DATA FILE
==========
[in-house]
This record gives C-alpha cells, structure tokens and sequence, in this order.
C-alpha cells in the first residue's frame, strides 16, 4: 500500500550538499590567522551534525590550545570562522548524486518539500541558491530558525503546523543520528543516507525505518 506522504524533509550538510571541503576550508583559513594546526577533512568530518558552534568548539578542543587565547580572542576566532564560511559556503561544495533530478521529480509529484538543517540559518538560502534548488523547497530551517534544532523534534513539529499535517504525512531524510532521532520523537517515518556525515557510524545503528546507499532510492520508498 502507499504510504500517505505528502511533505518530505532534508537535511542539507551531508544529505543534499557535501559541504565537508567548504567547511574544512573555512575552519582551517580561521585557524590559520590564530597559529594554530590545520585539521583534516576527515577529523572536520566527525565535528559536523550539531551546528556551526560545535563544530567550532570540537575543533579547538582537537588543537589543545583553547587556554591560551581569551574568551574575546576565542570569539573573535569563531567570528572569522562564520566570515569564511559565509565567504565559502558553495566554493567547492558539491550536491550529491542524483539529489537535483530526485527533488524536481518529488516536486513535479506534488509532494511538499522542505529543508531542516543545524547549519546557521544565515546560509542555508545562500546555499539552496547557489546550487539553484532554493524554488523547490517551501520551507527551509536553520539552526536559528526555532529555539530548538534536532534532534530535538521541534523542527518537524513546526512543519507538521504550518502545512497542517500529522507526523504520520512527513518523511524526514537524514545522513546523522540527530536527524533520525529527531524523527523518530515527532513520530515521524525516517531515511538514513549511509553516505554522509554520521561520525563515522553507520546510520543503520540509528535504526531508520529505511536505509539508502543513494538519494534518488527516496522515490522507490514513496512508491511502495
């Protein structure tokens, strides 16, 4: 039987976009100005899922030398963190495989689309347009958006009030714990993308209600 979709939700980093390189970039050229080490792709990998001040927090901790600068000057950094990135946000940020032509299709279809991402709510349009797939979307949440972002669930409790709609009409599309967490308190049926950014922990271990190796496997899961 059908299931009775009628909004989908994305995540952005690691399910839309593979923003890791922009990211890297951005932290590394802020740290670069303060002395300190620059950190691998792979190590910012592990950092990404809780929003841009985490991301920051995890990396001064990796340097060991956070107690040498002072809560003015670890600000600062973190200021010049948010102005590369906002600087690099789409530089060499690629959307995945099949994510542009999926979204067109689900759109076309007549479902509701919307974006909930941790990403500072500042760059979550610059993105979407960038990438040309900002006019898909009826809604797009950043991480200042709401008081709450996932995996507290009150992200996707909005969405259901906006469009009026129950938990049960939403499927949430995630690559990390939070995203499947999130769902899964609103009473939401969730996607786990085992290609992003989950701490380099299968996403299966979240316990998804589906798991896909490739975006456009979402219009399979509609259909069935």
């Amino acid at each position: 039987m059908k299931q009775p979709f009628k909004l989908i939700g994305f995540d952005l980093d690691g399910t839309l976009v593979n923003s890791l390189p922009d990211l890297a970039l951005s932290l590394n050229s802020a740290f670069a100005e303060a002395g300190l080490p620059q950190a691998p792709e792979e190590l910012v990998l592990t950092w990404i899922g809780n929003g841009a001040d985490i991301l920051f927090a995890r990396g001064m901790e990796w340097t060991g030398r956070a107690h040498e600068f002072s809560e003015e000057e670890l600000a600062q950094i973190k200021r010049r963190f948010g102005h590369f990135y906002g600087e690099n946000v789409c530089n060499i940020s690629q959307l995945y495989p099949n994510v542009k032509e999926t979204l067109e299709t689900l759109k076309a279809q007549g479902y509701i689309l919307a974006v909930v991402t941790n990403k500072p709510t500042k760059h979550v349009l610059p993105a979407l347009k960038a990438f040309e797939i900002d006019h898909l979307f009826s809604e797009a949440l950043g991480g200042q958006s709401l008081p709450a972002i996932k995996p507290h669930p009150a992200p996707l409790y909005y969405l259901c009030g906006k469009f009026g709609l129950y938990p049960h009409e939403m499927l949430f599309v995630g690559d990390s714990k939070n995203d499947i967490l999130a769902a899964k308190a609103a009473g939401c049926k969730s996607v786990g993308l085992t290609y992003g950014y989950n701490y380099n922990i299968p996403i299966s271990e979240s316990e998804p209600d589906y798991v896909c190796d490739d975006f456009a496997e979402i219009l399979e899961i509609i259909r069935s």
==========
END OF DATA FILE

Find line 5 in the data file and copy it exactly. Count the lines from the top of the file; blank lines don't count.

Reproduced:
């Amino acid at each position: 039987m059908k299931q009775p979709f009628k909004l989908i939700g994305f995540d952005l980093d690691g399910t839309l976009v593979n923003s890791l390189p922009d990211l890297a970039l951005s932290l590394n050229s802020a740290f670069a100005e303060a002395g300190l080490p620059q950190a691998p792709e792979e190590l910012v990998l592990t950092w990404i899922g809780n929003g841009a001040d985490i991301l920051f927090a995890r990396g001064m901790e990796w340097t060991g030398r956070a107690h040498e600068f002072s809560e003015e000057e670890l600000a600062q950094i973190k200021r010049r963190f948010g102005h590369f990135y906002g600087e690099n946000v789409c530089n060499i940020s690629q959307l995945y495989p099949n994510v542009k032509e999926t979204l067109e299709t689900l759109k076309a279809q007549g479902y509701i689309l919307a974006v909930v991402t941790n990403k500072p709510t500042k760059h979550v349009l610059p993105a979407l347009k960038a990438f040309e797939i900002d006019h898909l979307f009826s809604e797009a949440l950043g991480g200042q958006s709401l008081p709450a972002i996932k995996p507290h669930p009150a992200p996707l409790y909005y969405l259901c009030g906006k469009f009026g709609l129950y938990p049960h009409e939403m499927l949430f599309v995630g690559d990390s714990k939070n995203d499947i967490l999130a769902a899964k308190a609103a009473g939401c049926k969730s996607v786990g993308l085992t290609y992003g950014y989950n701490y380099n922990i299968p996403i299966s271990e979240s316990e998804p209600d589906y798991v896909c190796d490739d975006f456009a496997e979402i219009l399979e899961i509609i259909r069935s």